I was at a party on the weekend and was desperate for a glass of water. A lady was standing by the sink sipping on a cocktail and as I turned on the tap she asked me, “What are you doing?”
“Having a glass of water. Would you like one?”
“Hell no! Have you seen what that stuff does to ships!”
We laughed and in a way she was right, what may be good for my inner organs certainly rusts out a lot of other stuff. It got me thinking about perspective. For me the water made sense but for her not so much. And it wasn’t the water itself but the different attitudes we brought to it.
So, here’s the thing, we cannot help but bring our own perspective to anything. And that’s okay because it’s these things which make us who we are. But the problems set in when we hang onto them so tight that they become big giant monsters of self-righteousness, huffing around in an I’m right, you’re wrong corner.
The stand-off differing perspectives causes can be exhausting. And whether it’s with family members, partners or out in the wider community unresolved issues are unhealthy. If we keep spending all that energy on feeling misunderstood we’re not doing ourselves any favours because we may be missing solutions only a tiny side step away from what we think.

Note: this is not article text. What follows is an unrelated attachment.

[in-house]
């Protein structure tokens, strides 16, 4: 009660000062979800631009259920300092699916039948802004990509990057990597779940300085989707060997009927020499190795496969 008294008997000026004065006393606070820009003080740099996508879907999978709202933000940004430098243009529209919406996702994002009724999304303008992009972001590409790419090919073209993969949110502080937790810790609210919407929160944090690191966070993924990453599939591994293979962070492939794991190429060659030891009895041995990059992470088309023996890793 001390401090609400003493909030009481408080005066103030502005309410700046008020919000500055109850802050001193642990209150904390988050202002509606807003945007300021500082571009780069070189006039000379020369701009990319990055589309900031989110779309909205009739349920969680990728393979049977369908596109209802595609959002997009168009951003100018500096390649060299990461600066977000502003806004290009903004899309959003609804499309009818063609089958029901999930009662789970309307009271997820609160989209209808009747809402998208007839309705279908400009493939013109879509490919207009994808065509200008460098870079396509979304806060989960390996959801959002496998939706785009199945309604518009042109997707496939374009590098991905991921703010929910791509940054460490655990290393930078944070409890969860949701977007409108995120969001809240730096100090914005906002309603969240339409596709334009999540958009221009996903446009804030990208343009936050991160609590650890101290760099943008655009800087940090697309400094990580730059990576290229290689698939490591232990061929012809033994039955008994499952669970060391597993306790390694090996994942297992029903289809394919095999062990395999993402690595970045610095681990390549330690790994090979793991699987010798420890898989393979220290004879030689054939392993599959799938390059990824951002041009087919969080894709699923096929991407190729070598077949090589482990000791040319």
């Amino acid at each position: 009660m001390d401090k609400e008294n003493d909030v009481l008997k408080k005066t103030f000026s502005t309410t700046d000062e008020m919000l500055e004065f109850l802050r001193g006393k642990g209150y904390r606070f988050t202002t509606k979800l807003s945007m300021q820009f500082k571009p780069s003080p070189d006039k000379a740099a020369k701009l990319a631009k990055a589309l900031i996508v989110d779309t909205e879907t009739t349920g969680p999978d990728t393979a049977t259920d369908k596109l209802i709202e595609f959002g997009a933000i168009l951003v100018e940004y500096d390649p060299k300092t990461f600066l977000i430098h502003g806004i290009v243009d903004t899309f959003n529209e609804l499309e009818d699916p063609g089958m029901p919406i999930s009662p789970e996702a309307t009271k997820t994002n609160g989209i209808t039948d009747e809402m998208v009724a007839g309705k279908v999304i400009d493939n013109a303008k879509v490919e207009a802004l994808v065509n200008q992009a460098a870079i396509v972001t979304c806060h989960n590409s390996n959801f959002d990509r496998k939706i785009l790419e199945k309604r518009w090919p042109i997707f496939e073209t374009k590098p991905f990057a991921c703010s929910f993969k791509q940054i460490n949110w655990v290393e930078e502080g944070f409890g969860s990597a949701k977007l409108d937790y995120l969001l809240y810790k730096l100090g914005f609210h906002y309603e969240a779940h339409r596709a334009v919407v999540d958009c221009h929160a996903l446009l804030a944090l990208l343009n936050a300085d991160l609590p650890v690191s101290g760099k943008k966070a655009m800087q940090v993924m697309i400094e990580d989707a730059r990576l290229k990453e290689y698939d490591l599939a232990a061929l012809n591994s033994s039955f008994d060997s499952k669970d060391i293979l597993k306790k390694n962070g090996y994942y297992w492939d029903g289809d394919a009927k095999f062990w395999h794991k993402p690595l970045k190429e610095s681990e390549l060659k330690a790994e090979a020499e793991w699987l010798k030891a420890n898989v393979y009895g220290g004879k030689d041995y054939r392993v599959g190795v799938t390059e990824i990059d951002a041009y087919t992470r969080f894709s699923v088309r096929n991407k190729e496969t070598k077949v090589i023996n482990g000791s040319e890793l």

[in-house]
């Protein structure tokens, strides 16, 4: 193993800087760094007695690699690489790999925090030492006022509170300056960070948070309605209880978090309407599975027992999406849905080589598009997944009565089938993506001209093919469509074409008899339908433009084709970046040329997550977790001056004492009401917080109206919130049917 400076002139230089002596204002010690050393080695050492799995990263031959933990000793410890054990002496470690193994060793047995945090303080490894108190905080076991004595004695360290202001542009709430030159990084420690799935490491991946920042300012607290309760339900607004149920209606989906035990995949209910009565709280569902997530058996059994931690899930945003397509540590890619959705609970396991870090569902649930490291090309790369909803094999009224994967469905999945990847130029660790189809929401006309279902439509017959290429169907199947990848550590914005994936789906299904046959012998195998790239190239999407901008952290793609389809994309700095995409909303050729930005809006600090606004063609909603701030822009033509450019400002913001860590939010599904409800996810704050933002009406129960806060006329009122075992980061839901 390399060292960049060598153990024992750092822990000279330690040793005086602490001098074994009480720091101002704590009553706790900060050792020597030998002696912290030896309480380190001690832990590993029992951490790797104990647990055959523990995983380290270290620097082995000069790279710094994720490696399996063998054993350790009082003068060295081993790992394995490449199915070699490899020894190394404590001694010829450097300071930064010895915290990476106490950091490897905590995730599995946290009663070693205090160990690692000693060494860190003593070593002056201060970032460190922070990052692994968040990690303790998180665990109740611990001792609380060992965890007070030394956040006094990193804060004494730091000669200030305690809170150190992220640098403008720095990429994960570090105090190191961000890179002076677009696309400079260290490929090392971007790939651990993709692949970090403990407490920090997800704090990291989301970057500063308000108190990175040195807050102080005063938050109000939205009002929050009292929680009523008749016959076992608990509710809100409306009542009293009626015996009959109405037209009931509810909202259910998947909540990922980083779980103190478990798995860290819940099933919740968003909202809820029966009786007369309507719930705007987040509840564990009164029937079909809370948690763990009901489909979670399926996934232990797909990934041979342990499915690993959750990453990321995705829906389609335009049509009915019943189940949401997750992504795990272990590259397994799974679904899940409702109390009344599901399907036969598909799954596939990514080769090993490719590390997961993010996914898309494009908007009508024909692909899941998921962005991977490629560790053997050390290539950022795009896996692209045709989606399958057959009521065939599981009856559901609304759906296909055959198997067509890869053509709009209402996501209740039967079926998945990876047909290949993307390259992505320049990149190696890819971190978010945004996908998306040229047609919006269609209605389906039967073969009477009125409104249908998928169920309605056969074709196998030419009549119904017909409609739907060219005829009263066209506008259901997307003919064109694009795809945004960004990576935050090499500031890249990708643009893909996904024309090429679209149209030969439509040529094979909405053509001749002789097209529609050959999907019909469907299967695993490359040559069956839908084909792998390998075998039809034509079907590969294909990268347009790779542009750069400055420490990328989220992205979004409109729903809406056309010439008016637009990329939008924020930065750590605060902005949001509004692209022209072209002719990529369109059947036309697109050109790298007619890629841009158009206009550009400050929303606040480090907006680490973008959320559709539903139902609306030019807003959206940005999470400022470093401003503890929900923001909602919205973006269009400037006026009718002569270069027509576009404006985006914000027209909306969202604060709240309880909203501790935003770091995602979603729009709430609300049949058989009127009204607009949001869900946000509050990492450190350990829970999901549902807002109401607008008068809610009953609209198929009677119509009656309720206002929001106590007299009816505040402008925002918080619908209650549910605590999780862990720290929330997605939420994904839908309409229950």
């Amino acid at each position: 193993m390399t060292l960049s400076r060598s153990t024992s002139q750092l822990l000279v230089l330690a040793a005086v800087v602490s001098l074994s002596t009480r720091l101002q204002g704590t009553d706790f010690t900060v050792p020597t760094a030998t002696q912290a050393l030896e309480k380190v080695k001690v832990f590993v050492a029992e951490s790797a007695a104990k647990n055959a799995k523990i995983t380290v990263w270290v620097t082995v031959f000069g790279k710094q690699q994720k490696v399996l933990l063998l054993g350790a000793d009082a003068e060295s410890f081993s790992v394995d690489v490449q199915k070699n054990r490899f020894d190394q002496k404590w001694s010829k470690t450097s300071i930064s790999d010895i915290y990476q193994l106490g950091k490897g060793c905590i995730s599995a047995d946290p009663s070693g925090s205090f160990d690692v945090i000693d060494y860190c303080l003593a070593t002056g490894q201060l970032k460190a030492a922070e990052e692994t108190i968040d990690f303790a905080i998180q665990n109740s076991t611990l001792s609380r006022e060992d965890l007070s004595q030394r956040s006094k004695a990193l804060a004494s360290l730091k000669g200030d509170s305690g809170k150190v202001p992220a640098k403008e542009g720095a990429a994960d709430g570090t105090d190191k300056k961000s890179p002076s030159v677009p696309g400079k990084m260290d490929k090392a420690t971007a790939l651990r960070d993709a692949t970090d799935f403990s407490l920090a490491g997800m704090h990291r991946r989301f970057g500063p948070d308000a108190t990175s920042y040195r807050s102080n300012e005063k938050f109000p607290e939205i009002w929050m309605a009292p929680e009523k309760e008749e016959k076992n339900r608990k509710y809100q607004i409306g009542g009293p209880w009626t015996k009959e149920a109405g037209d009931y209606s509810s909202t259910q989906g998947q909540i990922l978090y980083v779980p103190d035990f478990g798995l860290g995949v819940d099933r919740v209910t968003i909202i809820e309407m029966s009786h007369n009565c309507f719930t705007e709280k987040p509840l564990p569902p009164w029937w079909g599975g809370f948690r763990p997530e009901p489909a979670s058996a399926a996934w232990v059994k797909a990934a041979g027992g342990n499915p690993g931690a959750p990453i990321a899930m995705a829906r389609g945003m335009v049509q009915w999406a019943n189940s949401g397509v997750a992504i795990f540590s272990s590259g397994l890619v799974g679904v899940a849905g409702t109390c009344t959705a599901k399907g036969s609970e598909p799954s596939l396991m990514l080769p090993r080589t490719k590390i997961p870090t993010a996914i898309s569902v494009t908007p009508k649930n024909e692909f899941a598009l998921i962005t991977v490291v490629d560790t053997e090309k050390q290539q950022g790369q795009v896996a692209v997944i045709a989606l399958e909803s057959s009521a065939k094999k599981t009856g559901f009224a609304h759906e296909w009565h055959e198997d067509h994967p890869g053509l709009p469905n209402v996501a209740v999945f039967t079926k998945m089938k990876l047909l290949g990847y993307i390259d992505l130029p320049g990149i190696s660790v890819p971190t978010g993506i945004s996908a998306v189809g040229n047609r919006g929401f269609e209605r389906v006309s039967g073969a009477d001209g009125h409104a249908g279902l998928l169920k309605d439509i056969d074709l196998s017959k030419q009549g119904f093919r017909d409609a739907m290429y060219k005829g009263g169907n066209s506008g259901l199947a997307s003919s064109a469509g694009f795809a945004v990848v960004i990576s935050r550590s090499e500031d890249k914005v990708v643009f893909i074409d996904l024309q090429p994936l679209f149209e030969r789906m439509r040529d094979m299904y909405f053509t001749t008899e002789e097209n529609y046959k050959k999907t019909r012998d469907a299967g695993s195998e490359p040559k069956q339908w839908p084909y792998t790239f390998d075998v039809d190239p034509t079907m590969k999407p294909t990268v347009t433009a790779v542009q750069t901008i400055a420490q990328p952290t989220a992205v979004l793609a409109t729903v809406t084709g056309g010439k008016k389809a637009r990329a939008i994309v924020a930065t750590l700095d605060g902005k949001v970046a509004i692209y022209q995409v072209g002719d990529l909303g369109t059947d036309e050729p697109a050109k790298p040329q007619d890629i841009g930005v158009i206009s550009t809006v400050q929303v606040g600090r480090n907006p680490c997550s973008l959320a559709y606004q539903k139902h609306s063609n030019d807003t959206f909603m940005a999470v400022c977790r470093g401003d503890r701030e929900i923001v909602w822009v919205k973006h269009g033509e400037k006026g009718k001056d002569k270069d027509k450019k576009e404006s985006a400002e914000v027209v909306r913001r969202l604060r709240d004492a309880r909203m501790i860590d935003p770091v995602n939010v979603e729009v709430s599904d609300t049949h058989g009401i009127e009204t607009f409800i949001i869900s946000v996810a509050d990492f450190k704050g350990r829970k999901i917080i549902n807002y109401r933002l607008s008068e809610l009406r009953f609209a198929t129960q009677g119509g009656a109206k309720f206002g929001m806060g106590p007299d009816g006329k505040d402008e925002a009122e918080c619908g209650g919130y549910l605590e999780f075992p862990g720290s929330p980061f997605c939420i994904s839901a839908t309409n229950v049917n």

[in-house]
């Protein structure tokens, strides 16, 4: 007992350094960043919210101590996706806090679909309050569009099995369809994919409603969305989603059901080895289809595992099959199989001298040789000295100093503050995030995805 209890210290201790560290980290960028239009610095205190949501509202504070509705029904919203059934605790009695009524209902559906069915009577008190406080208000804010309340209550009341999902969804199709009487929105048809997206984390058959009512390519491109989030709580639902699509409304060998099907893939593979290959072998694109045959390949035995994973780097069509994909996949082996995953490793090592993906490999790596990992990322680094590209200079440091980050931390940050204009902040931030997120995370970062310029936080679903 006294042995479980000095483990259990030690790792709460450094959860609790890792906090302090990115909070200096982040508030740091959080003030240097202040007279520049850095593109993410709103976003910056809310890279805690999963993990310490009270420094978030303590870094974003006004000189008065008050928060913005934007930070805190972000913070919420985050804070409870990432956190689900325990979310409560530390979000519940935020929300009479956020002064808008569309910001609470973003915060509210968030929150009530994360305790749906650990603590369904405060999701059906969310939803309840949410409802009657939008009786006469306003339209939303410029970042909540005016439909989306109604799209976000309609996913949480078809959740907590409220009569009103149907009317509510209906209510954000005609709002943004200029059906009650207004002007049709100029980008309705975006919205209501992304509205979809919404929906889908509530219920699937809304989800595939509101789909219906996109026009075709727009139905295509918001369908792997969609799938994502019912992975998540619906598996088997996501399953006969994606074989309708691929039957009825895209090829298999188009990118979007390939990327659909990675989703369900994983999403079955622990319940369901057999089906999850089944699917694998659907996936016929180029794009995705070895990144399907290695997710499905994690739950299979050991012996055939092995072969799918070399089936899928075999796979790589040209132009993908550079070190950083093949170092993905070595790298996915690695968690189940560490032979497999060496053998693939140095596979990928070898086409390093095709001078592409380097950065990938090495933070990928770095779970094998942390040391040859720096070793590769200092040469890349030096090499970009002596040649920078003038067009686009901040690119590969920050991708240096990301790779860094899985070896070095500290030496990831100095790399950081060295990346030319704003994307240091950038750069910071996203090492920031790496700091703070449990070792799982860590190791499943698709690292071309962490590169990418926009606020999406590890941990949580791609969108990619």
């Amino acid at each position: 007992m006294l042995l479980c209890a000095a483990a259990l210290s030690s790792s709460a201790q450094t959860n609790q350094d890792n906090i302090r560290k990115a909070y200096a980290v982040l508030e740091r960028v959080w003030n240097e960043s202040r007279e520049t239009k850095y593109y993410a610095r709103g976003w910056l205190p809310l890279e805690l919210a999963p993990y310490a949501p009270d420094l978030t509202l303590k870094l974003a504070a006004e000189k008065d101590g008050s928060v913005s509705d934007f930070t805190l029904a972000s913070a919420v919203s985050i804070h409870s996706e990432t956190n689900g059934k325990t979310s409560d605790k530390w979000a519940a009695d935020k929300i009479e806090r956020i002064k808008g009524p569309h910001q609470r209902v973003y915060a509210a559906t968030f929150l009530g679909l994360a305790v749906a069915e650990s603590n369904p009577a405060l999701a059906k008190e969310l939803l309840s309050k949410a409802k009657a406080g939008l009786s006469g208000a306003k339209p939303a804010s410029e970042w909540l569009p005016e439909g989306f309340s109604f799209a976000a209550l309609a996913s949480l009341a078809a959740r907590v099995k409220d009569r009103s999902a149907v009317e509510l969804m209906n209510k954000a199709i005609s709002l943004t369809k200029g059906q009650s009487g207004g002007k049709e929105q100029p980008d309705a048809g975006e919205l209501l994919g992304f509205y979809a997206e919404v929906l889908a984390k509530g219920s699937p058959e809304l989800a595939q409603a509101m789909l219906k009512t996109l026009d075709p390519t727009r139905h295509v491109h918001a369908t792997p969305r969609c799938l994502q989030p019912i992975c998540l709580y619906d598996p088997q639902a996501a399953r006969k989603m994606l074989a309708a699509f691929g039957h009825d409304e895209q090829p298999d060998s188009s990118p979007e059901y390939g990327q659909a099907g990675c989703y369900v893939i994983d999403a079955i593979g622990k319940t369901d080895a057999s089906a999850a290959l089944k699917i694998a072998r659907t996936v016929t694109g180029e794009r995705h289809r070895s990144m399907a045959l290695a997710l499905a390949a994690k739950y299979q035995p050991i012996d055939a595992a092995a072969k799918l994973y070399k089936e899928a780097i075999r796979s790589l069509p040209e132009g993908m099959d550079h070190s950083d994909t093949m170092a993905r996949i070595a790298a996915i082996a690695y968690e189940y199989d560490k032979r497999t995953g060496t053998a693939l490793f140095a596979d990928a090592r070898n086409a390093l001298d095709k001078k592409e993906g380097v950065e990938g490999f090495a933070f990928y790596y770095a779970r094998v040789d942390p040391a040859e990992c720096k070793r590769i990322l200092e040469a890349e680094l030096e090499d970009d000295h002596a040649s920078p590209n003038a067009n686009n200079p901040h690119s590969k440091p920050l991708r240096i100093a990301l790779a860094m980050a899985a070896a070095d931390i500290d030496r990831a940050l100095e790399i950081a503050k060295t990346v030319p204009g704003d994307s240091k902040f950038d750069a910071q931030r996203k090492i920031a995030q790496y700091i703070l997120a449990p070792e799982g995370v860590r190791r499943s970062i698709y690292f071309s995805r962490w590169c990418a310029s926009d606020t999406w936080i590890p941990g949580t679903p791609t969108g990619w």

So we have choices we can accept the other person’s perspective, reconcile it and move on. Happy days. But sometimes no matter how hard we try we cannot accept it and then we have to let go of the indignation and call a friend! No seriously after the call we do need to try and move on. We can listen to their point of view and if we don’t agree it can be a buffer, clarify a situation, or maybe even be a call to action. Sometimes we don’t like their perspective because it challenges our sense of self but no matter how much we want people to see things our way the truth is they may not. The only thing we can do then is manage our response.
Sometimes I really struggle looking past my own interpretation of situations but when I can it’s a bit like climbing a hill. We don’t just look one way when we reach the top we look in every direction, take in every view. We do look a little longer at the view we like best but at least we do see the whole panorama. As Wayne Dyer says, “Change the way you look at things and the things you look at change.” Hard but worth a try?